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A redesigned hilltop home takes in the view and provides wheelchair-accessible features indoors and out. The homeowner wanted to make the house more user-friendly for all his guests, whether they have mobility issues or not. As part of his home remodeling, he shifted the orientation of the entry away from the pool area and out toward the view. Double doors replace a single, solid front door to let in light.
Black bookshelves on the diagonal give the homeowner space to display his collection of vintage memorabilia. When it comes to home remodeling to make them universally accessible, builders can follow standard guidelines, such as making doorways and hallways 4-6 inches wider than average.
New columns throughout the house lend a warm, classic touch to rooms that might otherwise feel cold because they are so open to one another. Ceilings were raised from 8 to 12 feet, and some walls were reconfigured to create a more expansive feel. This also makes it easier for the homeowner, who uses a wheelchair, to move through the house.
The homeowner wanted to experience the outdoors—not just look at it. Because windowsills in the house are intentionally low, just 18 inches from the floor, plants are arranged to look their best from inside. Wide paths were created throughout the gardens to accommodate a wheelchair. The paths are made of decomposed granite that is smooth enough for a wheelchair to roll over.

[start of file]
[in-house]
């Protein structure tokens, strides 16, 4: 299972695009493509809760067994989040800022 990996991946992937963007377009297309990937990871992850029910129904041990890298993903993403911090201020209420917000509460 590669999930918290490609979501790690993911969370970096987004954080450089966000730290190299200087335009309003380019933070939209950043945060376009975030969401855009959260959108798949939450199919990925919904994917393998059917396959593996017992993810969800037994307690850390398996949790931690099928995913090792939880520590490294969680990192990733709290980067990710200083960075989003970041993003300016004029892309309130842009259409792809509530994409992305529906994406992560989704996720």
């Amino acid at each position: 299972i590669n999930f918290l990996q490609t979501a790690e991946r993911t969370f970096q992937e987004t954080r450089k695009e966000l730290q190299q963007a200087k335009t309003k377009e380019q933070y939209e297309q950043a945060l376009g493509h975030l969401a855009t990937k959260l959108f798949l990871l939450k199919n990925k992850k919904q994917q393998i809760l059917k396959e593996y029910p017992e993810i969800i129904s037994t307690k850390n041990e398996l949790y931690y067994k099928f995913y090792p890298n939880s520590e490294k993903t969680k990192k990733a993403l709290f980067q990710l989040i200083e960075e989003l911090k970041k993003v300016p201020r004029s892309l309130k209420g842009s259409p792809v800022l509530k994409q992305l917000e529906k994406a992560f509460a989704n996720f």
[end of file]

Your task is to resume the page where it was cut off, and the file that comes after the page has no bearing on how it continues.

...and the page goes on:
A ranch is remodeled to make it fully accessible for someone who uses a wheelchair. In this home remodeling effort, several interior walls are reconfigured and ceiling heights are raised to create a sense of spaciousness and light, along with wheelchair accessibility. Windows are enlarged and lowered to capture the view and allow the homeowner to see outdoors while seated. In the kitchen remodeling, accommodations include lower countertops, a drawer-style dishwasher, a below-cabinet refrigerator, and other user-friendly elements are added. Outdoor spaces are easily accessed through wide French doors.